From the start, he pestered the so-called Group of Seven leading industrialized nations for recognition, showing up, hat in hand at their annual meetings.
It paid off. They granted billions of dollars in assistance over the years. And in 1997, in a nod to the relative stabilization of Russia's economy, the group renamed itself the G-8 as it admitted Russia to the fold.
The same year, Yeltsin worked through negotiations with NATO that defined a special relationship with Russia, even as he registered objections to the alliance's expansion into Eastern Europe.
On the nuclear front, Yeltsin was instrumental in shifting the tone of debate with the West to embrace disarmament. In 1993, he signed the START II nuclear arms reduction treaty, although the Russian parliament left it unratified until April 2000 after Yeltsin had left office.
A self-engineered exit
Yeltsin's desire to control his own destiny extended all the way to the end of his political career. Facing economic, health and international challenges, again and again, Yeltsin refused to back down.
In August 1998, opposition demands for Yeltsin's resignation reached new heights. The president was being blamed for an economic crisis of frightening proportions. The international value of the nation's currency, the ruble, dropped to levels so alarming that Russia's Central Bank halted dollar sales. The move was an effort to protect Russia's hard currency reserves.
Despite the crisis, Yeltsin appeared on national television August 28, 1998, and refused to step down, promising that he would not run for re-election in 2000.
Yeltsin also fought successfully against suggestions from opposition leaders in January 1999 that his health was endangering the presidency and he should resign.
Yeltsin was hospitalized, the Kremlin said, for treatment of an ulcer. He had already undergone heart bypass surgery in 1996.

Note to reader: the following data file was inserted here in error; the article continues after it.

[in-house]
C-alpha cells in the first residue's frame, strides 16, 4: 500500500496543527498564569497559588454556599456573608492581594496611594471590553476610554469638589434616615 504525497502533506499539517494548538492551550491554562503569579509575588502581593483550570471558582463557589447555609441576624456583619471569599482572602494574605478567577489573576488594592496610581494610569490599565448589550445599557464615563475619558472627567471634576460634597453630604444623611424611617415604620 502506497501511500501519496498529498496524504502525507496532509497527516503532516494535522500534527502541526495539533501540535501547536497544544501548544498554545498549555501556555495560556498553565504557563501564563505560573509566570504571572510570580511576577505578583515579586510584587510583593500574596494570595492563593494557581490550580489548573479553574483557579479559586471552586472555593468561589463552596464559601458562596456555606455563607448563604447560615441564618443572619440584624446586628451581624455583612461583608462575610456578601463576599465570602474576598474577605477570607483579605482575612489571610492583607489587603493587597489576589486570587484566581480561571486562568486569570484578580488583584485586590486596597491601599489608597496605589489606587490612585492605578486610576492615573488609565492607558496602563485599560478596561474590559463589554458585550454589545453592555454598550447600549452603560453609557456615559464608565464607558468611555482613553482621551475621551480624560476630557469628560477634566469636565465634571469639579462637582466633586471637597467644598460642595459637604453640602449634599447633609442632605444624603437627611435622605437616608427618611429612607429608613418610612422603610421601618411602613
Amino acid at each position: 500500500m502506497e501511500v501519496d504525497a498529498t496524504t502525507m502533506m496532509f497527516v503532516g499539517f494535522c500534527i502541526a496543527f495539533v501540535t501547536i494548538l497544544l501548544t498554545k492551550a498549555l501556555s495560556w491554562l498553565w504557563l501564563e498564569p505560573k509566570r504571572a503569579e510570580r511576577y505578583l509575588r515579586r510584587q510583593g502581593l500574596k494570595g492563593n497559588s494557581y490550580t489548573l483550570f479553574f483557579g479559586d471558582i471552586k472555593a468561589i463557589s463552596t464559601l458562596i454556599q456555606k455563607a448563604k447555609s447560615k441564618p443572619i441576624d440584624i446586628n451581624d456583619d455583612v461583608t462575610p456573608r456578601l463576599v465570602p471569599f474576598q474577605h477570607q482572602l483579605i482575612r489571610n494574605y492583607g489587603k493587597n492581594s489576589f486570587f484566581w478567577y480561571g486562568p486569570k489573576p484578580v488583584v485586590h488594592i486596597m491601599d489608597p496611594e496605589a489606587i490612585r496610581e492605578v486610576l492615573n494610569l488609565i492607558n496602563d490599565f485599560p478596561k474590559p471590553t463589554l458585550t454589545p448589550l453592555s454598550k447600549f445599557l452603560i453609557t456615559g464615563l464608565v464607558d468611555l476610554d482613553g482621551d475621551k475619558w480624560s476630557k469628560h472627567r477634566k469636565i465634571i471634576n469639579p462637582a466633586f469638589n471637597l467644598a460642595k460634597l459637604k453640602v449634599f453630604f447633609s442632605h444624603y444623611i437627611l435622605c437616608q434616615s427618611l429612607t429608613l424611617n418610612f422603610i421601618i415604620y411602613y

When U.S.-led NATO airstrikes began against Yugoslavia, Yeltsin continually denounced the campaign, repeatedly calling for an end to the bombing, which lasted from March 24 to June 10, 1999.
On May 12, 1999, Yeltsin refused to yield to an impeachment attempt by the Communist-led State Duma. Impeachment charges seemed to sum up Yeltsin's entire political career.
He was charged with instigating the 1991 Soviet Union collapse, improperly using force against hard-line lawmakers in 1993, launching the mired 1994-96 war in Chechnya, ruining the nation's military and waging genocide against the Russian people by pursuing economic policies that impoverished the country.
Instead of backing down, Yeltsin, on the eve of impeachment hearings, fired Prime Minister Yevgeny Primakov, blaming him for the nation's economic troubles.
It was also during this period that Yeltsin was dogged by widespread allegations -- which were never proved -- of corruption, insider dealing and other irregularities.
Finally, Yeltsin capped off his historic career with a typical surprise as a century dominated by U.S.-Soviet tensions was coming to a close.
On December 31, 1999, just six months before scheduled elections for president, Yeltsin announced his immediate resignation and declared Prime Minister Vladimir Putin his successor. The popular Putin, a former KGB agent, was handpicked by Yeltsin to assume the prime ministership the previous August.
"We who have been in power for many years must go," Yeltsin said in a television address.
"I want to beg your forgiveness for your dreams that never came true," Yeltsin said. "I would like to beg forgiveness not to have justified your hopes."
On New Year's Eve 1999, Yeltsin shocked the world with his sudden resignation.
A winner even in retirement
During his retirement, Yeltsin published a third volume of memoirs and met with former German Chancellor Helmut Kohl on a book tour to Germany.
But otherwise, the man who dominated Russia for a decade remained largely out of the public eye.
While hospitalized for what aides said was an "acute viral infection" in January 2001, Russia's parliament voted to grant the former president immunity from all prosecution for any and all crimes.
Despite a career peppered with allegations of corruption, battles with poor health and struggles with powerful political adversaries, Yeltsin will be seen favorably by future generations, historians say.
"It's very hard to see any other figure within Russian politics who could have turned history in the direction it has gone," historian Michael Beschloss has observed.